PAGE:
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Natural gas was thought to be in short supply fairly recently, driving prices to a record high of approximately $13 per million British thermal units (mmbtu) in 2005. However, new drilling techniques have enabled energy companies to extract reserves that were previously inaccessible. One such method is fracking, (also known as horizontal hydraulic fracturing) in which water, sand, and various additives are pumped underground at high pressure causing shale rock to fracture and create space for gas to be extracted. With the new technique, total natural gas production averaged nearly 65 billion cubic feet per day (bcfe) in 2011, a figure that was roughly 25% higher than in 2006.  

Advances in drilling technology, together with mild 2011 winter-weather conditions, which cut heating demand, have resulted in flush inventories, (2.5 trillion cubic feet). According to the United States Energy Information Administration (EIA), the country’s storage facilities are holding 60% more gas than normal. What’s more, estimated underground reserves have surged in recent years with the development of various shales. This abundance has pushed gas prices to a 10-year low of roughly $2 per mmBtu, forcing many companies in the upstream category, including EnCana Corporation (ECA) and Chesapeake Energy Corporation (CHK), to curtail production. 

With decades of supplies in hand, a number of domestic producers are seeking permission to sell natural gas overseas, in many cases in the form of liquid natural gas (LNG). The liquefaction of natural gas (which involves that removal of dust, acid gases, helium, water, and heavy hydrocarbons) enables the transportation of massive amounts of fuel from areas where natural gas is abundant and relatively inexpensive to areas where production is insufficient or infrastructure (pipelines) is unable to meet demand.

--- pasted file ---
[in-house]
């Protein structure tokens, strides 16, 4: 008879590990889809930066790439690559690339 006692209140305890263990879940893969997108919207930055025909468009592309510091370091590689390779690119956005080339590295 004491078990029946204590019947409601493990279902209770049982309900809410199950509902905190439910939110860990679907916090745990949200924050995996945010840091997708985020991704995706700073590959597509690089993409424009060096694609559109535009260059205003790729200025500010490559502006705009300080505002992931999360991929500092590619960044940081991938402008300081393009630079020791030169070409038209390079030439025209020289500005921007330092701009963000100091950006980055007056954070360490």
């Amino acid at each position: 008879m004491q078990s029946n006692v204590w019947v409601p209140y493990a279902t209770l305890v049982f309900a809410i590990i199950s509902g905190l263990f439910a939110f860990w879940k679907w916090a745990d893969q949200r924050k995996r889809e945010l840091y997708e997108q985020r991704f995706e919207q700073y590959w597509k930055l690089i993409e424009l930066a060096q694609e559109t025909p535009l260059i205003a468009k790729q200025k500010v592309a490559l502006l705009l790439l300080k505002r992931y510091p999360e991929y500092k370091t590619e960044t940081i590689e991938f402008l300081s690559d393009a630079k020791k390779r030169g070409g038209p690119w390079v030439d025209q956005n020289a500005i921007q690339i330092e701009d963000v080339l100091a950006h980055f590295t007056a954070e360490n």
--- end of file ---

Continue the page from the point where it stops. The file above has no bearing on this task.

While this key source of energy sells for approximately $2 per mmbtu in North America, its price tag is four to five times that in certain overseas markets. In particular, it fetches as much as $12 per mmbtu in Europe and $16 per mmbtu in Asia. Consumption of LNG is on pace to grow sharply in the years ahead in these markets, driven by a build-out of natural gas fired electric power generation capability in Asia; reduction in nuclear power generation in LNG importing regions, such as Japan and Europe; and conversion of coal- and oil-fired power generation to natural gas. 

One company eager to take advantage of more lucrative overseas markets is Cheniere Energy (LNG), which recently secured approval to export LNG from the yet-to-be-built Sabine Pass in Louisiana. LNG’s essential position in satisfying energy demand has attracted global energy producers to the project, with BG Group (England), Gas Natural Fenosa (Spain), Gail Limited (India), and KOGAS (Korea) agreeing to purchase a total of 10 million tons annually. Once complete in 2015, Sabine will have an annual capacity of 18 million tons. 

Although the company is currently losing money, Sabine should enable Cheniere to generate substantial profits. That’s because Sabine would be just the fourth LNG export terminal in the Western Hemisphere. Unlike the three competing sites, though, Sabine will be the only facility located in close proximity to cheap shale gas. This project’s tantalizing prospects has enticed private equity behemoth The Blackstone Group (BX) to contribute at least $2 billion in financing through subsidiaries.

A number of other energy producers plan to build similar exporting facilities, which may eventually boost North American gas prices higher. Even if natural gas were to approach $5 per mmbtu in North America, LNG shipments abroad would be immensely lucrative.

The surge in natural gas production in the United States is resulting in new profit opportunities. One that offers massive potential returns for investors is Cheniere Energy, which is scheduled to start exporting LNG in 2015.

At the time of this article’s writing, the author did not have positions in any of the companies mentioned.